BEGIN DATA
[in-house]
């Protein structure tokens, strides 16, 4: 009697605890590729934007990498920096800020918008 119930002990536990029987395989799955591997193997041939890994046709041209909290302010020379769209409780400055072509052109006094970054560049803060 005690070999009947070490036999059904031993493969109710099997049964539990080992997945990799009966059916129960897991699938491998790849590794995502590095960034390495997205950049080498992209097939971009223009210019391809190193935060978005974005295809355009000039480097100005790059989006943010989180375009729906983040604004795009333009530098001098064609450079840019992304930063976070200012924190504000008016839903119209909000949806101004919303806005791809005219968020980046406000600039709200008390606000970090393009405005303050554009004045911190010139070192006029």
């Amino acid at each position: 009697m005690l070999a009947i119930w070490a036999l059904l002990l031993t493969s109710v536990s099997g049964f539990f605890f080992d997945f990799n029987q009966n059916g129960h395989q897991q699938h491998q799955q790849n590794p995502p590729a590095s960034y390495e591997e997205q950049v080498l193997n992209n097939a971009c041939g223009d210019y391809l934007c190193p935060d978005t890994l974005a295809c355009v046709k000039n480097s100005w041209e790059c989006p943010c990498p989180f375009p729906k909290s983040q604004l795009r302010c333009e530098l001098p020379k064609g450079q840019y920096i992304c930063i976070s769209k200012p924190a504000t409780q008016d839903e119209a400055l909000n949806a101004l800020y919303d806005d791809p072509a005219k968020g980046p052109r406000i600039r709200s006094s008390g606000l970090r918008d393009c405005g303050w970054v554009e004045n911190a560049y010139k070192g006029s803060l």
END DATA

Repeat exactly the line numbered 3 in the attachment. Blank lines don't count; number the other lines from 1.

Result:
């Amino acid at each position: 009697m005690l070999a009947i119930w070490a036999l059904l002990l031993t493969s109710v536990s099997g049964f539990f605890f080992d997945f990799n029987q009966n059916g129960h395989q897991q699938h491998q799955q790849n590794p995502p590729a590095s960034y390495e591997e997205q950049v080498l193997n992209n097939a971009c041939g223009d210019y391809l934007c190193p935060d978005t890994l974005a295809c355009v046709k000039n480097s100005w041209e790059c989006p943010c990498p989180f375009p729906k909290s983040q604004l795009r302010c333009e530098l001098p020379k064609g450079q840019y920096i992304c930063i976070s769209k200012p924190a504000t409780q008016d839903e119209a400055l909000n949806a101004l800020y919303d806005d791809p072509a005219k968020g980046p052109r406000i600039r709200s006094s008390g606000l970090r918008d393009c405005g303050w970054v554009e004045n911190a560049y010139k070192g006029s803060l």